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Trappist ale under pressure, help?

This is my third homebrew and the most disaster prone one. I started my primary fermintation in a bucket, due to having issues keeping it properly sealed it got moved to a carboy after one day in the bucket. After a half a day in the carboy no bubbling was observed, but I wasn’t too concerned. 36 hours after that I checked on it again, foam had risen up into the bubbler airlock which was then clogged and not bubbling. My beer is rolling, I see sediment being kicked up by what I’m assuming is my now somewhat carbonated beer. I cleaner out the bubbler airlock and it’s blooping away at a nice clip, but my beer is still moving around pretty actively. Has anyone seen this before? Is my beer ruined? Any adive would be appreciated!

Totally normal.
In the future don’t worry if your bucket doesn’t seal, it doesn’t have to. Some breweries ferment in open fermenters (in “clean rooms”).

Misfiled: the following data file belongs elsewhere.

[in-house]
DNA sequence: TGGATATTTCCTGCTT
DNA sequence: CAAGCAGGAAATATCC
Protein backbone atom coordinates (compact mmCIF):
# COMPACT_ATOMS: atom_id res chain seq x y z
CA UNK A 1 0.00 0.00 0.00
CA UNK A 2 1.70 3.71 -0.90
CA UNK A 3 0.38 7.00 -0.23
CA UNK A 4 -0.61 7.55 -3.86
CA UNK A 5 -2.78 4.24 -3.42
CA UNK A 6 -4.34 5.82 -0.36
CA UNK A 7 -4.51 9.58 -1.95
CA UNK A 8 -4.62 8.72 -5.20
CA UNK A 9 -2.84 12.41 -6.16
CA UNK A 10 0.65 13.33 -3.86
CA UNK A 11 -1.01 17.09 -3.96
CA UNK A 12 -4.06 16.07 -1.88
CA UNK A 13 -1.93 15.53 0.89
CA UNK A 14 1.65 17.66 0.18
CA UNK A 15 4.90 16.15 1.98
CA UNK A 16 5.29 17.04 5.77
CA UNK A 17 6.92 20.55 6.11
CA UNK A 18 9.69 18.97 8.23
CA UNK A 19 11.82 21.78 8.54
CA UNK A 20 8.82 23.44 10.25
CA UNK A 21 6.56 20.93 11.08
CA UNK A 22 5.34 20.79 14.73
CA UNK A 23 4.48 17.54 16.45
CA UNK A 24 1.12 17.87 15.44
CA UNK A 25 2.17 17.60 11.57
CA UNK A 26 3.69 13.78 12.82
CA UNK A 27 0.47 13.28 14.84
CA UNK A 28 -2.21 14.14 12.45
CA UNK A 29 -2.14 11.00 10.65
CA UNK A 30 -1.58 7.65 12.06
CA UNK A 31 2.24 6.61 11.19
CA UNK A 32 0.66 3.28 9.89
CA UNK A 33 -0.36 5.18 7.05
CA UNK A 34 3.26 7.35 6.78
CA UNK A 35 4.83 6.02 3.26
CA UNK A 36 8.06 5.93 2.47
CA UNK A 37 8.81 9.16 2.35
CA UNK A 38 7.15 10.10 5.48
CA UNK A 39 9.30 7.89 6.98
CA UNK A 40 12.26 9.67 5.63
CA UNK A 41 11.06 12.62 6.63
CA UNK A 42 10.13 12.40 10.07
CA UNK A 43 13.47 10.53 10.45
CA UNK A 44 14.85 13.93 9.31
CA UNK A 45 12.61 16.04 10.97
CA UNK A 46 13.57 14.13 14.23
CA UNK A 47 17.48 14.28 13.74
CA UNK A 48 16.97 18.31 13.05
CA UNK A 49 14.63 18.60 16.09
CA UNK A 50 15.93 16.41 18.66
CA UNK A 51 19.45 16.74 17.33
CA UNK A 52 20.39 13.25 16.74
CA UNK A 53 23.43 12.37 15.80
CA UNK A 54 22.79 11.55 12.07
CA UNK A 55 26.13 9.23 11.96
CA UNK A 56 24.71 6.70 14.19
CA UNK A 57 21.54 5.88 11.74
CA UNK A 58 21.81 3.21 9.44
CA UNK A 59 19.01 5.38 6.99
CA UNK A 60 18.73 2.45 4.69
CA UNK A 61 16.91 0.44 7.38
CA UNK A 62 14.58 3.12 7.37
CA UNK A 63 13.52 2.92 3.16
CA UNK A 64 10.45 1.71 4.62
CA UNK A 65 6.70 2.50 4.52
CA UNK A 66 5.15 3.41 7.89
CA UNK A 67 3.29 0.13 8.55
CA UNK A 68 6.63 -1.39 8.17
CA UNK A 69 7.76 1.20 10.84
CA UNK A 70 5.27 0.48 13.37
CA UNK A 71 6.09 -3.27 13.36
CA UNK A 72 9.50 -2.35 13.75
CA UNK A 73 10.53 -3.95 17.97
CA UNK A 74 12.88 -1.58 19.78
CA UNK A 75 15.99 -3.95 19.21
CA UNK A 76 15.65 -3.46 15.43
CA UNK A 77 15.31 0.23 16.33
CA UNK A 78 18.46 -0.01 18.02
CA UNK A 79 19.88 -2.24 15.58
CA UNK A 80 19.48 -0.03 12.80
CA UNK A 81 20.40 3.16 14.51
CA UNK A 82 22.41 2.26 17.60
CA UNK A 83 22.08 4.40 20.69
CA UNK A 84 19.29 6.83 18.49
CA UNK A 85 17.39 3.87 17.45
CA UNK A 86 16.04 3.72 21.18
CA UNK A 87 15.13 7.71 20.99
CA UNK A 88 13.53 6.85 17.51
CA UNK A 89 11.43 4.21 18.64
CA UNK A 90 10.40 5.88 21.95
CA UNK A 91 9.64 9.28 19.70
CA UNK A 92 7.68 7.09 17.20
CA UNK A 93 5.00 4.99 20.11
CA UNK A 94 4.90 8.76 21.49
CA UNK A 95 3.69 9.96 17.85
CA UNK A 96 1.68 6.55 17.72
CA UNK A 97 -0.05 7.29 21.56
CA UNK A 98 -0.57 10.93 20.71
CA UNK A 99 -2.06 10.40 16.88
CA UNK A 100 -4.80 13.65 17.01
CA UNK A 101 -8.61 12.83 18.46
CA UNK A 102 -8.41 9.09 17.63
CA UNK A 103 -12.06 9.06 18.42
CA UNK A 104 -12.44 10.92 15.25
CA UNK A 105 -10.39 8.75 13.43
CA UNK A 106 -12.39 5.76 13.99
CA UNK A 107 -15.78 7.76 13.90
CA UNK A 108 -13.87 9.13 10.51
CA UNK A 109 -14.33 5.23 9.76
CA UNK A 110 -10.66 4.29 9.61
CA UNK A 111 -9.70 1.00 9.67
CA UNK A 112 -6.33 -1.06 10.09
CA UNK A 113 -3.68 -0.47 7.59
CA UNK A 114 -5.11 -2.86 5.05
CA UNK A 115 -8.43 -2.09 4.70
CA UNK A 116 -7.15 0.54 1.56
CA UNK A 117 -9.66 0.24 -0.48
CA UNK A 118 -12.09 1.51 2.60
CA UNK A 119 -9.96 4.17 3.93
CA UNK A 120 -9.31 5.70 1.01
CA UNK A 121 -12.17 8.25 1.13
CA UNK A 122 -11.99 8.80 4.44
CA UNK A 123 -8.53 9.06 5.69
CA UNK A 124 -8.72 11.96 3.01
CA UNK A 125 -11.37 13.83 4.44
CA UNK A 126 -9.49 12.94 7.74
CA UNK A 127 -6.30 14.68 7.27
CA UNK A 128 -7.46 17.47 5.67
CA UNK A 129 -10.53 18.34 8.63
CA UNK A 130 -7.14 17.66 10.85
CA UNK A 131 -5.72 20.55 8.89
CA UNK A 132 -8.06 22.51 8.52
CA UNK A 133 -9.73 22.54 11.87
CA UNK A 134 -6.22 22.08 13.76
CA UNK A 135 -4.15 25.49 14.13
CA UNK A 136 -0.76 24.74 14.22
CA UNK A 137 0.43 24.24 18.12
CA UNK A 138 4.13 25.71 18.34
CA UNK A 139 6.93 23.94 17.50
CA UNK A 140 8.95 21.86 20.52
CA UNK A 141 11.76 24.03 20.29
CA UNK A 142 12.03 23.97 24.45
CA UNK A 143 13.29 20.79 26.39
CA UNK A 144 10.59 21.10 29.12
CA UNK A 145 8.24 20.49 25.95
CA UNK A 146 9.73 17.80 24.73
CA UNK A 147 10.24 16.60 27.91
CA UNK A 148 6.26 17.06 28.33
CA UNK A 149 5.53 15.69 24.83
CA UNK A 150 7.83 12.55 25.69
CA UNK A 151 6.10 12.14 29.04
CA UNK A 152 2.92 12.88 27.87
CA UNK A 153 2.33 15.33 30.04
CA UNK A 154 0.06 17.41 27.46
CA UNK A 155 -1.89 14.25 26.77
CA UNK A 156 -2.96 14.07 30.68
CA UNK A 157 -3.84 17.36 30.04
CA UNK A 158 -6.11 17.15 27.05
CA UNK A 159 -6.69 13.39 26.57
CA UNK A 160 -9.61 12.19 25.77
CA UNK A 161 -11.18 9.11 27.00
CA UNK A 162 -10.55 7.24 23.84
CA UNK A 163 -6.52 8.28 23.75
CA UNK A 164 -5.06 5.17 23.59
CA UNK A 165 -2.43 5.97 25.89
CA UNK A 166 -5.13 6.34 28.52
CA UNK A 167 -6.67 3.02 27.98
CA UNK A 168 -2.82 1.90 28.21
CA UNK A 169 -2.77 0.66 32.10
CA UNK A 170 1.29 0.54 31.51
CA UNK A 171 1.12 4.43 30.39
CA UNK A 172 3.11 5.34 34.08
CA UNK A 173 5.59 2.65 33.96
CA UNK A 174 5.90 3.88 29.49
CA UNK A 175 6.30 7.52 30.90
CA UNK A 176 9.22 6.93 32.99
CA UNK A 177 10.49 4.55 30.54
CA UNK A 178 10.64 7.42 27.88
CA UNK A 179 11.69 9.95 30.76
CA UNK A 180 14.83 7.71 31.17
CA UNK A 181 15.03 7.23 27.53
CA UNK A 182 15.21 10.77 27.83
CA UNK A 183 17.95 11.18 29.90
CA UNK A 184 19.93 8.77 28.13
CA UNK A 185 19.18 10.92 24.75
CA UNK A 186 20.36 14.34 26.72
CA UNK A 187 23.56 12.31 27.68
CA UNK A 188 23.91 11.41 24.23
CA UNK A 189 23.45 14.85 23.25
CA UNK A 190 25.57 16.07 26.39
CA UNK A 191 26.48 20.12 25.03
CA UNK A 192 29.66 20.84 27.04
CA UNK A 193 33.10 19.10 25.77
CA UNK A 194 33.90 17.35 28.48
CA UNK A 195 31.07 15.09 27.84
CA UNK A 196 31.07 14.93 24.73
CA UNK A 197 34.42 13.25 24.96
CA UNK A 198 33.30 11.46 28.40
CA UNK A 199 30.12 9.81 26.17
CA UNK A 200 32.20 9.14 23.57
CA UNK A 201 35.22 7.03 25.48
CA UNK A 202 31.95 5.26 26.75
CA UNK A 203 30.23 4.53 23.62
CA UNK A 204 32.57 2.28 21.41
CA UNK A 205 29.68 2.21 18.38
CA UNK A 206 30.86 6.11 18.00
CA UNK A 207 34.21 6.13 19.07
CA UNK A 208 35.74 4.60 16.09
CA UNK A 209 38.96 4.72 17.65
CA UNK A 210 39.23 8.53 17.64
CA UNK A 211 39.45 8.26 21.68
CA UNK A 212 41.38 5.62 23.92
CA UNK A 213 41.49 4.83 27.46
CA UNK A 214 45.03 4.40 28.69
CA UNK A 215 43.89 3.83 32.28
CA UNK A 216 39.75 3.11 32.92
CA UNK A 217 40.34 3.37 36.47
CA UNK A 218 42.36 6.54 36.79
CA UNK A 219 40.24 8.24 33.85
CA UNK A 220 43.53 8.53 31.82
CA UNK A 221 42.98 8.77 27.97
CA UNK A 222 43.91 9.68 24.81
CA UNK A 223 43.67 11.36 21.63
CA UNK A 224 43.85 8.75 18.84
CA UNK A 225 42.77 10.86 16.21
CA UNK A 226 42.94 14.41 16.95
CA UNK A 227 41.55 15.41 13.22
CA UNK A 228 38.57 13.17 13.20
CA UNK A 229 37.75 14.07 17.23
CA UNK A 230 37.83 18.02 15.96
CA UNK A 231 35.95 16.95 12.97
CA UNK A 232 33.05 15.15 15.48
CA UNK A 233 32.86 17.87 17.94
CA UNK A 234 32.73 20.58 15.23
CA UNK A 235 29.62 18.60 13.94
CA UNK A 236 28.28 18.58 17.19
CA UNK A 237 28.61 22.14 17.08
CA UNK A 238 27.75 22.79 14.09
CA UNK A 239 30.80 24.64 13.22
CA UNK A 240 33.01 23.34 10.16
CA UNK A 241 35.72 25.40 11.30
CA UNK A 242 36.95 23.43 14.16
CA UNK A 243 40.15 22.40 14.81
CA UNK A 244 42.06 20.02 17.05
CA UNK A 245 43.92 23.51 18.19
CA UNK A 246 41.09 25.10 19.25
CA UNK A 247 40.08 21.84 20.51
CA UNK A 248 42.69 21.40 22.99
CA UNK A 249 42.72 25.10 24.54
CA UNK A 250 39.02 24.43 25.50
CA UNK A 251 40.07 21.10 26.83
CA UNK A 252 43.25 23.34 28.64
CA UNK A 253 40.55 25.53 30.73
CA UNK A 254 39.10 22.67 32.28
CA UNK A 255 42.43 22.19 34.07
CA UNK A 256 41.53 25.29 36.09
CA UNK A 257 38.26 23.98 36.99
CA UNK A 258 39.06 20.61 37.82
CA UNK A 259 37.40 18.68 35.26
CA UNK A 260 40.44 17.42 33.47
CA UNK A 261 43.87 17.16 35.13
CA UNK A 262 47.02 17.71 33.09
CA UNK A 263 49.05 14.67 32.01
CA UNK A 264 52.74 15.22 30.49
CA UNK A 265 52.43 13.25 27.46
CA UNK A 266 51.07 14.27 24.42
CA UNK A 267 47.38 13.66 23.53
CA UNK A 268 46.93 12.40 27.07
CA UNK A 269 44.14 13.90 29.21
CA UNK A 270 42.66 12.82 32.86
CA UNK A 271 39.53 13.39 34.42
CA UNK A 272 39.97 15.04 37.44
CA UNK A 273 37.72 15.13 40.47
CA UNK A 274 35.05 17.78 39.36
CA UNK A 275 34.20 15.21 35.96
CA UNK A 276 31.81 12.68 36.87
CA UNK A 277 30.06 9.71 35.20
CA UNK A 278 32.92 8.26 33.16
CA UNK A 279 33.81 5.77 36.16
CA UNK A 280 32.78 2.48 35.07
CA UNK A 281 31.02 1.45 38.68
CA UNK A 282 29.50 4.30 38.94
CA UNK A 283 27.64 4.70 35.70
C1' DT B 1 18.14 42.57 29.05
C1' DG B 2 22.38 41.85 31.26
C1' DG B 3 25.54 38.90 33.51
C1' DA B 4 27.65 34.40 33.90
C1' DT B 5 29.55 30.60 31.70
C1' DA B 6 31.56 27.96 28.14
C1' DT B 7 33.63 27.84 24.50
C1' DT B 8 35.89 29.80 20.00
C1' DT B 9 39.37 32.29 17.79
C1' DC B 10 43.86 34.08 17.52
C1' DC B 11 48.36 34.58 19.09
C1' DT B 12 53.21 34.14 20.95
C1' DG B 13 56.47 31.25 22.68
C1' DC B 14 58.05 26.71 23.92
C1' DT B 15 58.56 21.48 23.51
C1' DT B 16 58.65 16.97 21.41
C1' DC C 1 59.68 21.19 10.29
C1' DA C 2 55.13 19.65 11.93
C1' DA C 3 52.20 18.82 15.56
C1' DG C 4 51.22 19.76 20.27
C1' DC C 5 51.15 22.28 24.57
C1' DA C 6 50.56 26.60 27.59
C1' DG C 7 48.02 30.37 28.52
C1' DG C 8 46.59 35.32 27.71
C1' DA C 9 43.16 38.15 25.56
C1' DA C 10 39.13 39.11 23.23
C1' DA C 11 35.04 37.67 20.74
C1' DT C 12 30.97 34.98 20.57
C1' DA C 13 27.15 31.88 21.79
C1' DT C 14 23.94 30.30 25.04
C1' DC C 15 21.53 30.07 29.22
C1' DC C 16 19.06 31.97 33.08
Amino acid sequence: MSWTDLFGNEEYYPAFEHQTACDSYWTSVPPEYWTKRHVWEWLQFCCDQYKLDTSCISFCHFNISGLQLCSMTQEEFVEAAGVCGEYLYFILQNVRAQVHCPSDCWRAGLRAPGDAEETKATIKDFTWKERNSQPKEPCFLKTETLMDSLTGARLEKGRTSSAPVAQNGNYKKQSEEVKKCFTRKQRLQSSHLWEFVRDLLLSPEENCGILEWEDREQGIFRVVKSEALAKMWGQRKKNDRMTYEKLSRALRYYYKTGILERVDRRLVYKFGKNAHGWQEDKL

Completely normal. Really active fermentations are really crazy looking. There’s stuff flying all over the place. Almost looks like a slow boil.

Thanks I’m quite relieved! It would have been a sad thing to have wasted all that potential.

Watch those fermentation temps, you don’t want it to be too fruity.

How does temperature relate to the fruitiness of the beer? It’s fermenting in my living room which at it’s warmest is 73 and gets to 68 ish while everyone is out of the house.

I really suggest picking up a basic home brewers book, such as “how to brew”, that book will answer all your questions.

The warmer the ferment the more fruity the result. And fermentation generates heat so the beer is probably several degrees warmer than ambient temps. depending on your yeast, you might not want it fermenting at 73F ambient = 78F beer temp. Trappist ales are a little fruity anyway so hopefully you’ll be fine. They are also higher ABV and a higher graivty wort just ferments that much faster and gets even warmer.

Google How To Brew, its a free online book by John Palmer.

Also I am of the opinion that stable temps are more important than a specific temp. Yeast do not like temperature jumps all over the place any more than you do. So, I’d elect to ferment at a consistent 72 (a little too warm) versus bouncing between 60 and 68 over the course of a day.

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